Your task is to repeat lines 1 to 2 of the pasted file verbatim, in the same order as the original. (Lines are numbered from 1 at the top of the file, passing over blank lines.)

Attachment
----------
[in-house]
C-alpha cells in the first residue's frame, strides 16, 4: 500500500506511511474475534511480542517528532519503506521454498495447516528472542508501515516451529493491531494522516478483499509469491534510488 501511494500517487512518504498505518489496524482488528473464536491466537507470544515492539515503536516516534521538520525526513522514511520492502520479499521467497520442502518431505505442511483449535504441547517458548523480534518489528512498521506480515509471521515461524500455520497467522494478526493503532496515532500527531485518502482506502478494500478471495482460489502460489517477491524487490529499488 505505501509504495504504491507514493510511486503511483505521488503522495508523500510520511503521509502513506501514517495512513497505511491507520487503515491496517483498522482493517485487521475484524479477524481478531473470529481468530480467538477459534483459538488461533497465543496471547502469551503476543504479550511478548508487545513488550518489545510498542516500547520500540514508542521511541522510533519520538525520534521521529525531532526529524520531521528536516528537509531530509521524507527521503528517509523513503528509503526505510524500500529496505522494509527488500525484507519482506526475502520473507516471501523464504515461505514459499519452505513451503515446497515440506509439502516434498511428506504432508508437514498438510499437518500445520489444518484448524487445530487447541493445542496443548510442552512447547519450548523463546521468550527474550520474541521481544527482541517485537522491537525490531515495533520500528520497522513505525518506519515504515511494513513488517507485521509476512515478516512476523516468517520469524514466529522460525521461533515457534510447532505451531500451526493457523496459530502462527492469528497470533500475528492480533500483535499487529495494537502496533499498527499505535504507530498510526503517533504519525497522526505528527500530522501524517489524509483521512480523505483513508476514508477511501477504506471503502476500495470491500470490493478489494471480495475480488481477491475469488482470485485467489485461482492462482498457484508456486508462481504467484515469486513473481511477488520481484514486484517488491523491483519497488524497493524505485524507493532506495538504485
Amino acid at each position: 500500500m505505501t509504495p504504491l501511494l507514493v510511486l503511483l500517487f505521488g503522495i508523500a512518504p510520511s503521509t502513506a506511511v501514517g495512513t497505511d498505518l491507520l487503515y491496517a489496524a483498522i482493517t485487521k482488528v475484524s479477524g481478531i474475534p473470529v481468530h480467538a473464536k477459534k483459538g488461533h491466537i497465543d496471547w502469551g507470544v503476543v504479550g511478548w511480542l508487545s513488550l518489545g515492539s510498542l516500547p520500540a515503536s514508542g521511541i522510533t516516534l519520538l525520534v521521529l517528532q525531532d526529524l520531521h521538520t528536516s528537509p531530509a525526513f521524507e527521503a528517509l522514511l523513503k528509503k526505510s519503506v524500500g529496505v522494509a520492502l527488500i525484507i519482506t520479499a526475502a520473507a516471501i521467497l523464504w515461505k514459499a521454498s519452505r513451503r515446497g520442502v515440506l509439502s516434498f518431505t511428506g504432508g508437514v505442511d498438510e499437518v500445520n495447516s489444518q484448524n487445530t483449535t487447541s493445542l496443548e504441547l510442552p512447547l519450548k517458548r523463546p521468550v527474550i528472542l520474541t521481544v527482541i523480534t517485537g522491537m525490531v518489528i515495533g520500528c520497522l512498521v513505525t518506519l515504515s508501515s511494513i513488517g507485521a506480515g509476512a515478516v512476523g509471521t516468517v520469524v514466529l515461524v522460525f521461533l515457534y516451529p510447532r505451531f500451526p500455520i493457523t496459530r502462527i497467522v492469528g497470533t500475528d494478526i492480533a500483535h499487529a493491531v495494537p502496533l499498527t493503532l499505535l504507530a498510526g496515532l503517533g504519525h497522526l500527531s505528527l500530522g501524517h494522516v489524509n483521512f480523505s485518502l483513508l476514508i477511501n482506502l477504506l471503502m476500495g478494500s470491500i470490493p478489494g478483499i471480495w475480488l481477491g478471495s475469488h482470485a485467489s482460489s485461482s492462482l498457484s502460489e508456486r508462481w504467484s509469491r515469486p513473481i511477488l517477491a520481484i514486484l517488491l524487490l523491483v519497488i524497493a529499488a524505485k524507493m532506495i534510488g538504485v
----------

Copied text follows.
[in-house]
C-alpha cells in the first residue's frame, strides 16, 4: 500500500506511511474475534511480542517528532519503506521454498495447516528472542508501515516451529493491531494522516478483499509469491534510488 501511494500517487512518504498505518489496524482488528473464536491466537507470544515492539515503536516516534521538520525526513522514511520492502520479499521467497520442502518431505505442511483449535504441547517458548523480534518489528512498521506480515509471521515461524500455520497467522494478526493503532496515532500527531485518502482506502478494500478471495482460489502460489517477491524487490529499488 505505501509504495504504491507514493510511486503511483505521488503522495508523500510520511503521509502513506501514517495512513497505511491507520487503515491496517483498522482493517485487521475484524479477524481478531473470529481468530480467538477459534483459538488461533497465543496471547502469551503476543504479550511478548508487545513488550518489545510498542516500547520500540514508542521511541522510533519520538525520534521521529525531532526529524520531521528536516528537509531530509521524507527521503528517509523513503528509503526505510524500500529496505522494509527488500525484507519482506526475502520473507516471501523464504515461505514459499519452505513451503515446497515440506509439502516434498511428506504432508508437514498438510499437518500445520489444518484448524487445530487447541493445542496443548510442552512447547519450548523463546521468550527474550520474541521481544527482541517485537522491537525490531515495533520500528520497522513505525518506519515504515511494513513488517507485521509476512515478516512476523516468517520469524514466529522460525521461533515457534510447532505451531500451526493457523496459530502462527492469528497470533500475528492480533500483535499487529495494537502496533499498527499505535504507530498510526503517533504519525497522526505528527500530522501524517489524509483521512480523505483513508476514508477511501477504506471503502476500495470491500470490493478489494471480495475480488481477491475469488482470485485467489485461482492462482498457484508456486508462481504467484515469486513473481511477488520481484514486484517488491523491483519497488524497493524505485524507493532506495538504485